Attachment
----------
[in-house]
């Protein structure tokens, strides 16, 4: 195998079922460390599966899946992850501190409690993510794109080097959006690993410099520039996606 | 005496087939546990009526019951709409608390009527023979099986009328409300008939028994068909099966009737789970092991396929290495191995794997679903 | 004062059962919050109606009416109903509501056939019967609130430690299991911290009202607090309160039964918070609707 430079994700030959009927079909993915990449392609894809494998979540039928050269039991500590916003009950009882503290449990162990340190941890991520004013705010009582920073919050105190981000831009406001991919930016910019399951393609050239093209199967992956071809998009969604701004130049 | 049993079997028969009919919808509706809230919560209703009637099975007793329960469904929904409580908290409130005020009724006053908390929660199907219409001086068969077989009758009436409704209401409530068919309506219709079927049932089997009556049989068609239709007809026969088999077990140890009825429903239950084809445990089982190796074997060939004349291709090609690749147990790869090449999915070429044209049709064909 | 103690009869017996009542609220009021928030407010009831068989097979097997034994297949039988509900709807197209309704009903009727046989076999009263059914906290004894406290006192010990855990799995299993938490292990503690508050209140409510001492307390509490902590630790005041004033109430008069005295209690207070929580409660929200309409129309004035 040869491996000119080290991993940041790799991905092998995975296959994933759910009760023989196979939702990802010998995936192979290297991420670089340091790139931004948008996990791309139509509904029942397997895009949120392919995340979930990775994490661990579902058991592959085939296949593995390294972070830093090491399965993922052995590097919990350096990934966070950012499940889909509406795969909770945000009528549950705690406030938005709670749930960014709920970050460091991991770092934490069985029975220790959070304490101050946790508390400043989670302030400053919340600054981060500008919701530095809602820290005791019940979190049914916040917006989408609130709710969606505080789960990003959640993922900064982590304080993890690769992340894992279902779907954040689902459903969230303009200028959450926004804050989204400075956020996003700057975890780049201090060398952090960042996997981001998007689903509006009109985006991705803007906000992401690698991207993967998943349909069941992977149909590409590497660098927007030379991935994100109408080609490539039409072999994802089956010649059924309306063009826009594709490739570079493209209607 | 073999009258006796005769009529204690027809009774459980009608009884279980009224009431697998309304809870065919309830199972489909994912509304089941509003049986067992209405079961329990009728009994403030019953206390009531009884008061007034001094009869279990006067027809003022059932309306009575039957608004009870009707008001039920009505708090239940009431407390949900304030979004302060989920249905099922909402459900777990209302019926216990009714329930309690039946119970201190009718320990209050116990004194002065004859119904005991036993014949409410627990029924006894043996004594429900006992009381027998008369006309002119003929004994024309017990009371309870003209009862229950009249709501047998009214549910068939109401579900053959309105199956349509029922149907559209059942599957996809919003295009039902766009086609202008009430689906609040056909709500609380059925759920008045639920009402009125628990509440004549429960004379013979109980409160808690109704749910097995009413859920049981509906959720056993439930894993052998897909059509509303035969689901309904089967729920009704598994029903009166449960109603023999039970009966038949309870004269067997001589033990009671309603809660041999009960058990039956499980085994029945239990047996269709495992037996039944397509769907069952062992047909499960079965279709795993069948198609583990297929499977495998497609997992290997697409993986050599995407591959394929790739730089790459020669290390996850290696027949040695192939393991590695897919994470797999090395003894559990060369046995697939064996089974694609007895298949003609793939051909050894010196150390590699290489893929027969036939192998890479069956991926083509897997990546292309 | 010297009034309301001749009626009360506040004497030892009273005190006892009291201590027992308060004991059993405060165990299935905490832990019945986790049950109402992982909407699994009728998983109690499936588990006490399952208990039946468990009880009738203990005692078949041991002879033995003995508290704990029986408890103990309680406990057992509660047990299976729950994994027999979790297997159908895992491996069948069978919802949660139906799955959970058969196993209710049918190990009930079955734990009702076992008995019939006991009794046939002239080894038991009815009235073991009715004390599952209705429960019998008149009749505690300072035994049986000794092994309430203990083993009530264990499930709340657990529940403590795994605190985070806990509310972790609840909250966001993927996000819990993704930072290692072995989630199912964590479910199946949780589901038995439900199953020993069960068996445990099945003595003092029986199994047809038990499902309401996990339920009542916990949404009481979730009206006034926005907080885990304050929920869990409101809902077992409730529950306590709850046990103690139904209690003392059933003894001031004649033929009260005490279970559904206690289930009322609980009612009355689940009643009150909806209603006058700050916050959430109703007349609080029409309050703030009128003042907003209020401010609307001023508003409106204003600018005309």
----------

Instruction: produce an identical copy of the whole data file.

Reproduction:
[in-house]
């Protein structure tokens, strides 16, 4: 195998079922460390599966899946992850501190409690993510794109080097959006690993410099520039996606 | 005496087939546990009526019951709409608390009527023979099986009328409300008939028994068909099966009737789970092991396929290495191995794997679903 | 004062059962919050109606009416109903509501056939019967609130430690299991911290009202607090309160039964918070609707 430079994700030959009927079909993915990449392609894809494998979540039928050269039991500590916003009950009882503290449990162990340190941890991520004013705010009582920073919050105190981000831009406001991919930016910019399951393609050239093209199967992956071809998009969604701004130049 | 049993079997028969009919919808509706809230919560209703009637099975007793329960469904929904409580908290409130005020009724006053908390929660199907219409001086068969077989009758009436409704209401409530068919309506219709079927049932089997009556049989068609239709007809026969088999077990140890009825429903239950084809445990089982190796074997060939004349291709090609690749147990790869090449999915070429044209049709064909 | 103690009869017996009542609220009021928030407010009831068989097979097997034994297949039988509900709807197209309704009903009727046989076999009263059914906290004894406290006192010990855990799995299993938490292990503690508050209140409510001492307390509490902590630790005041004033109430008069005295209690207070929580409660929200309409129309004035 040869491996000119080290991993940041790799991905092998995975296959994933759910009760023989196979939702990802010998995936192979290297991420670089340091790139931004948008996990791309139509509904029942397997895009949120392919995340979930990775994490661990579902058991592959085939296949593995390294972070830093090491399965993922052995590097919990350096990934966070950012499940889909509406795969909770945000009528549950705690406030938005709670749930960014709920970050460091991991770092934490069985029975220790959070304490101050946790508390400043989670302030400053919340600054981060500008919701530095809602820290005791019940979190049914916040917006989408609130709710969606505080789960990003959640993922900064982590304080993890690769992340894992279902779907954040689902459903969230303009200028959450926004804050989204400075956020996003700057975890780049201090060398952090960042996997981001998007689903509006009109985006991705803007906000992401690698991207993967998943349909069941992977149909590409590497660098927007030379991935994100109408080609490539039409072999994802089956010649059924309306063009826009594709490739570079493209209607 | 073999009258006796005769009529204690027809009774459980009608009884279980009224009431697998309304809870065919309830199972489909994912509304089941509003049986067992209405079961329990009728009994403030019953206390009531009884008061007034001094009869279990006067027809003022059932309306009575039957608004009870009707008001039920009505708090239940009431407390949900304030979004302060989920249905099922909402459900777990209302019926216990009714329930309690039946119970201190009718320990209050116990004194002065004859119904005991036993014949409410627990029924006894043996004594429900006992009381027998008369006309002119003929004994024309017990009371309870003209009862229950009249709501047998009214549910068939109401579900053959309105199956349509029922149907559209059942599957996809919003295009039902766009086609202008009430689906609040056909709500609380059925759920008045639920009402009125628990509440004549429960004379013979109980409160808690109704749910097995009413859920049981509906959720056993439930894993052998897909059509509303035969689901309904089967729920009704598994029903009166449960109603023999039970009966038949309870004269067997001589033990009671309603809660041999009960058990039956499980085994029945239990047996269709495992037996039944397509769907069952062992047909499960079965279709795993069948198609583990297929499977495998497609997992290997697409993986050599995407591959394929790739730089790459020669290390996850290696027949040695192939393991590695897919994470797999090395003894559990060369046995697939064996089974694609007895298949003609793939051909050894010196150390590699290489893929027969036939192998890479069956991926083509897997990546292309 | 010297009034309301001749009626009360506040004497030892009273005190006892009291201590027992308060004991059993405060165990299935905490832990019945986790049950109402992982909407699994009728998983109690499936588990006490399952208990039946468990009880009738203990005692078949041991002879033995003995508290704990029986408890103990309680406990057992509660047990299976729950994994027999979790297997159908895992491996069948069978919802949660139906799955959970058969196993209710049918190990009930079955734990009702076992008995019939006991009794046939002239080894038991009815009235073991009715004390599952209705429960019998008149009749505690300072035994049986000794092994309430203990083993009530264990499930709340657990529940403590795994605190985070806990509310972790609840909250966001993927996000819990993704930072290692072995989630199912964590479910199946949780589901038995439900199953020993069960068996445990099945003595003092029986199994047809038990499902309401996990339920009542916990949404009481979730009206006034926005907080885990304050929920869990409101809902077992409730529950306590709850046990103690139904209690003392059933003894001031004649033929009260005490279970559904206690289930009322609980009612009355689940009643009150909806209603006058700050916050959430109703007349609080029409309050703030009128003042907003209020401010609307001023508003409106204003600018005309």